Background: Juvenile idiopathic arthritis (JIA) is a long-term condition, often requiring some element of lifelong management. Therefore, it is logical that children and young people are empowered to become competent at self-managing their health and wellbeing, while families are supported in their shared-management role during childhood, relinquishing control at age- and developmentally appropriate periods in their child’s development. However, there are limited theoretical foundations underpinning optimal self- and shared-management support for children, young people and families living with JIA.
Objectives: To explain the factors facilitating the self- and shared-management of JIA by children, young people, and their families, with professional support from healthcare professionals, third sector organisations, and education professionals.
Methods: Guided by the Individual and Family Self-management Theory and the Shared Management Model, a three-stage realist evaluation was undertaken: 1) initial JIA self- and shared-management question theories were elicited from a document review, integrative review, and stakeholder insights ; 2) seven initial question theories were tested using qualitative research methods with 20 participants (young people, families, healthcare professionals, education professionals, and third sector representatives); 3) analysis of findings using a theory-driven approach to thematic analysis, in order to identify demi-regularities to extend or refute the initial question theories. The analysis drew on deductive, inductive, and retroductive reasoning.
Results: There were six refined JIA self- and shared-management question theories: 1) meaningful and bespoke self-management support across the life course for children and young people with JIA; 2) recognised and valued shared-management support for the families of children and young people with JIA, with autonomy in mind; 3) individual healthcare plans as a shared management communication tool to facilitate optimal management of JIA; 4) consistent recognition, value, and encourage of self- and shared-management support from the paediatric rheumatology multi-disciplinary team and associated professionals; 5) child, young-person, and family-focused paediatric rheumatology care and support services across the lifecourse; and 6) bespoke and inclusive approaches by education providers to enable children and young people with JIA to feel safe, supported, and able to fulfil their potential.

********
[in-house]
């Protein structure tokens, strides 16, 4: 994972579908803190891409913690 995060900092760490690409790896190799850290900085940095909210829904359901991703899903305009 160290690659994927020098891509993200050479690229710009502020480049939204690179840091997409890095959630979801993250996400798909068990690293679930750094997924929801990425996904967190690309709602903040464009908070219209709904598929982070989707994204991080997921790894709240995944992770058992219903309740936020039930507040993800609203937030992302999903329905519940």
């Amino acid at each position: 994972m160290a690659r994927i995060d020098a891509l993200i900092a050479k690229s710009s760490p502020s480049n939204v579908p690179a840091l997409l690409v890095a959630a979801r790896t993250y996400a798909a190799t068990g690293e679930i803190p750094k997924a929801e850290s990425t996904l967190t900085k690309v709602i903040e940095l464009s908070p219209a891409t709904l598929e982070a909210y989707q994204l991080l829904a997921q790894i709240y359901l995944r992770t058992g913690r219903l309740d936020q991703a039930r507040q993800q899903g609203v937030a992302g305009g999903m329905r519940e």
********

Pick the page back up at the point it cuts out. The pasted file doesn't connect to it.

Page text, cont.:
Conclusion: There is an increasing recognition of the importance of self- and shared-management of JIA. However, there is a lack of an overall, cohesive approach to self- and shared-management between healthcare providers, education providers, and the third sector. Findings from this study illuminate the factors facilitating JIA self- and shared-management at individual, interpersonal, institutional and infrastructural levels. Further work is required to empirically test these refined question theories with interventions designed to enhance JIA care, education, and support.
References: Stones et al. (2020). A realist approach to eliciting the initial programme theories for the self- and shared-management of juvenile idiopathic arthritis by children, young people, families and professionals involved in their care. Pediatric Rheumatology 18(Suppl 2): O062.
Acknowledgements: The authors thank all of the participants who helped to shape the findings of this study. This work formed part of a PhD study funded by the University of Leeds.
Disclosure of Interests: Simon Stones Speakers bureau: Janssen, Consultant of: Parexel, Envision Pharma Group, 67 Health, On The Pulse Consultancy, Veronica Swallow: None declared, Linda Milnes: None declared
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